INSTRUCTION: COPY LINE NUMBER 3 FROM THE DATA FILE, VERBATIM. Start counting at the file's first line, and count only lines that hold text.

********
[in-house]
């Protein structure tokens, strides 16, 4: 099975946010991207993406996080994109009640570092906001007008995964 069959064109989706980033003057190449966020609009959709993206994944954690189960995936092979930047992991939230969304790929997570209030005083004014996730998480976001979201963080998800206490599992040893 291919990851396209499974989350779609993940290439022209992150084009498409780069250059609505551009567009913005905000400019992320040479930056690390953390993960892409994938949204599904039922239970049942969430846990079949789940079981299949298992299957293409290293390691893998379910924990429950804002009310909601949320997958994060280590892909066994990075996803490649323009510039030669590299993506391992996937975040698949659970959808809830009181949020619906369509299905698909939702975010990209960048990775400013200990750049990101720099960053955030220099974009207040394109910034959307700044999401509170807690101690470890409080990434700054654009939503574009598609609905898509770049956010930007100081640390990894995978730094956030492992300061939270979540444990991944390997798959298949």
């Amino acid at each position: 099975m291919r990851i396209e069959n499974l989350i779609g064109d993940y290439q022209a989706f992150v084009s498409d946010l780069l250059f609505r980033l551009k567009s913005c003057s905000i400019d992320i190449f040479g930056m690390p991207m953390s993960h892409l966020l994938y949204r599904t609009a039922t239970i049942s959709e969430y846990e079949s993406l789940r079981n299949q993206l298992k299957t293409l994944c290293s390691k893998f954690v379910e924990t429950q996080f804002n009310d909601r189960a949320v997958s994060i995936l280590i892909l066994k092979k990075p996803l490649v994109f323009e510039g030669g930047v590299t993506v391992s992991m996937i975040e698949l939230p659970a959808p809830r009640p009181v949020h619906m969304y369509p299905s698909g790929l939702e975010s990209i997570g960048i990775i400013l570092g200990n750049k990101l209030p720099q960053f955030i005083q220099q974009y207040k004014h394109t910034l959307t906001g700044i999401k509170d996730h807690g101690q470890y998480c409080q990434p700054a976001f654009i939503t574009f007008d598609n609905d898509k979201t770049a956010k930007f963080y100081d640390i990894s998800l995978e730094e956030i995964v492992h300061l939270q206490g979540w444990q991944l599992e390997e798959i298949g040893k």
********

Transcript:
């Amino acid at each position: 099975m291919r990851i396209e069959n499974l989350i779609g064109d993940y290439q022209a989706f992150v084009s498409d946010l780069l250059f609505r980033l551009k567009s913005c003057s905000i400019d992320i190449f040479g930056m690390p991207m953390s993960h892409l966020l994938y949204r599904t609009a039922t239970i049942s959709e969430y846990e079949s993406l789940r079981n299949q993206l298992k299957t293409l994944c290293s390691k893998f954690v379910e924990t429950q996080f804002n009310d909601r189960a949320v997958s994060i995936l280590i892909l066994k092979k990075p996803l490649v994109f323009e510039g030669g930047v590299t993506v391992s992991m996937i975040e698949l939230p659970a959808p809830r009640p009181v949020h619906m969304y369509p299905s698909g790929l939702e975010s990209i997570g960048i990775i400013l570092g200990n750049k990101l209030p720099q960053f955030i005083q220099q974009y207040k004014h394109t910034l959307t906001g700044i999401k509170d996730h807690g101690q470890y998480c409080q990434p700054a976001f654009i939503t574009f007008d598609n609905d898509k979201t770049a956010k930007f963080y100081d640390i990894s998800l995978e730094e956030i995964v492992h300061l939270q206490g979540w444990q991944l599992e390997e798959i298949g040893k």